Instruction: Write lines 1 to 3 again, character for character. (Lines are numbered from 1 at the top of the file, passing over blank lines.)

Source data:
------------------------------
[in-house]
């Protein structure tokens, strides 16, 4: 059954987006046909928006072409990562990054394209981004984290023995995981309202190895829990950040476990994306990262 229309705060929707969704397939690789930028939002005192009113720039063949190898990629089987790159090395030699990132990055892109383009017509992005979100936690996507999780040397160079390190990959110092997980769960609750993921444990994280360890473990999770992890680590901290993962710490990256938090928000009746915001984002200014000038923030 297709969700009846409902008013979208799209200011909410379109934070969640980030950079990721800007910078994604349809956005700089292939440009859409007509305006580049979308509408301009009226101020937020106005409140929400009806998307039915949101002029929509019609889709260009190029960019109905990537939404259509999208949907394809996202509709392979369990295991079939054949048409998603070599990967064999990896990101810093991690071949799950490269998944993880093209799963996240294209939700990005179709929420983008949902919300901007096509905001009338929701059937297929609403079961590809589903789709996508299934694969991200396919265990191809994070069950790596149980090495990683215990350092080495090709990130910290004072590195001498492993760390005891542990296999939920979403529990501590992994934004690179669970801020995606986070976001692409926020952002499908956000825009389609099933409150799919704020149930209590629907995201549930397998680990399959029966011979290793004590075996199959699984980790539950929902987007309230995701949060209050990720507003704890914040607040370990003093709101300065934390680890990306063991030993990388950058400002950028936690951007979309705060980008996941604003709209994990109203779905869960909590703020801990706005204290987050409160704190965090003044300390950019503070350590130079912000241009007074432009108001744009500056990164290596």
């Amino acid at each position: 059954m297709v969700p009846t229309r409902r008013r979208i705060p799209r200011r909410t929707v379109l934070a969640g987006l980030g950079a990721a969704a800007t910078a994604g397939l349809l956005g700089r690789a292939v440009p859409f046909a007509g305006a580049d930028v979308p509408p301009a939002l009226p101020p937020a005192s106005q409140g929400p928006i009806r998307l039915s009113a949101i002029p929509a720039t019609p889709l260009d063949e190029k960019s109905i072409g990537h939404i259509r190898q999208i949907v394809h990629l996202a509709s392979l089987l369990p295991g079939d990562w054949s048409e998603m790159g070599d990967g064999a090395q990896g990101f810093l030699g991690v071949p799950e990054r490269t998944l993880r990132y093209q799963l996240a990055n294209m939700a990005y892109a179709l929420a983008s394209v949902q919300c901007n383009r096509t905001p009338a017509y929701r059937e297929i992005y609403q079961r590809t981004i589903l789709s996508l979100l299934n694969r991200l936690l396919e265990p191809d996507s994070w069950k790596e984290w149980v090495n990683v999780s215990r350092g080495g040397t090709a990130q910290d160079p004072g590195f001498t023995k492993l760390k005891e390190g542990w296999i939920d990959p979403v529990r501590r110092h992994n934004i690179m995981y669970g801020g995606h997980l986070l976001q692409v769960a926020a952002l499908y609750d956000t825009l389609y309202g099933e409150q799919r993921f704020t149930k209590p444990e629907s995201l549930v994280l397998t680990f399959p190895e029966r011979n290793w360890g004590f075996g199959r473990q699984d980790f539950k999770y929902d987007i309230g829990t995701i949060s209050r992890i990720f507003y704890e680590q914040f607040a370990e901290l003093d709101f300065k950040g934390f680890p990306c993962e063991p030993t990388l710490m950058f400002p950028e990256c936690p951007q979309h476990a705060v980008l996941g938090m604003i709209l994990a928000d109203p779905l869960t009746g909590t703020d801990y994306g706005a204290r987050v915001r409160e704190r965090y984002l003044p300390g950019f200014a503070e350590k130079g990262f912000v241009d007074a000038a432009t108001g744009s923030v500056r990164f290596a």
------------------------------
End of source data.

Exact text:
[in-house]
């Protein structure tokens, strides 16, 4: 059954987006046909928006072409990562990054394209981004984290023995995981309202190895829990950040476990994306990262 229309705060929707969704397939690789930028939002005192009113720039063949190898990629089987790159090395030699990132990055892109383009017509992005979100936690996507999780040397160079390190990959110092997980769960609750993921444990994280360890473990999770992890680590901290993962710490990256938090928000009746915001984002200014000038923030 297709969700009846409902008013979208799209200011909410379109934070969640980030950079990721800007910078994604349809956005700089292939440009859409007509305006580049979308509408301009009226101020937020106005409140929400009806998307039915949101002029929509019609889709260009190029960019109905990537939404259509999208949907394809996202509709392979369990295991079939054949048409998603070599990967064999990896990101810093991690071949799950490269998944993880093209799963996240294209939700990005179709929420983008949902919300901007096509905001009338929701059937297929609403079961590809589903789709996508299934694969991200396919265990191809994070069950790596149980090495990683215990350092080495090709990130910290004072590195001498492993760390005891542990296999939920979403529990501590992994934004690179669970801020995606986070976001692409926020952002499908956000825009389609099933409150799919704020149930209590629907995201549930397998680990399959029966011979290793004590075996199959699984980790539950929902987007309230995701949060209050990720507003704890914040607040370990003093709101300065934390680890990306063991030993990388950058400002950028936690951007979309705060980008996941604003709209994990109203779905869960909590703020801990706005204290987050409160704190965090003044300390950019503070350590130079912000241009007074432009108001744009500056990164290596």
């Amino acid at each position: 059954m297709v969700p009846t229309r409902r008013r979208i705060p799209r200011r909410t929707v379109l934070a969640g987006l980030g950079a990721a969704a800007t910078a994604g397939l349809l956005g700089r690789a292939v440009p859409f046909a007509g305006a580049d930028v979308p509408p301009a939002l009226p101020p937020a005192s106005q409140g929400p928006i009806r998307l039915s009113a949101i002029p929509a720039t019609p889709l260009d063949e190029k960019s109905i072409g990537h939404i259509r190898q999208i949907v394809h990629l996202a509709s392979l089987l369990p295991g079939d990562w054949s048409e998603m790159g070599d990967g064999a090395q990896g990101f810093l030699g991690v071949p799950e990054r490269t998944l993880r990132y093209q799963l996240a990055n294209m939700a990005y892109a179709l929420a983008s394209v949902q919300c901007n383009r096509t905001p009338a017509y929701r059937e297929i992005y609403q079961r590809t981004i589903l789709s996508l979100l299934n694969r991200l936690l396919e265990p191809d996507s994070w069950k790596e984290w149980v090495n990683v999780s215990r350092g080495g040397t090709a990130q910290d160079p004072g590195f001498t023995k492993l760390k005891e390190g542990w296999i939920d990959p979403v529990r501590r110092h992994n934004i690179m995981y669970g801020g995606h997980l986070l976001q692409v769960a926020a952002l499908y609750d956000t825009l389609y309202g099933e409150q799919r993921f704020t149930k209590p444990e629907s995201l549930v994280l397998t680990f399959p190895e029966r011979n290793w360890g004590f075996g199959r473990q699984d980790f539950k999770y929902d987007i309230g829990t995701i949060s209050r992890i990720f507003y704890e680590q914040f607040a370990e901290l003093d709101f300065k950040g934390f680890p990306c993962e063991p030993t990388l710490m950058f400002p950028e990256c936690p951007q979309h476990a705060v980008l996941g938090m604003i709209l994990a928000d109203p779905l869960t009746g909590t703020d801990y994306g706005a204290r987050v915001r409160e704190r965090y984002l003044p300390g950019f200014a503070e350590k130079g990262f912000v241009d007074a000038a432009t108001g744009s923030v500056r990164f290596a």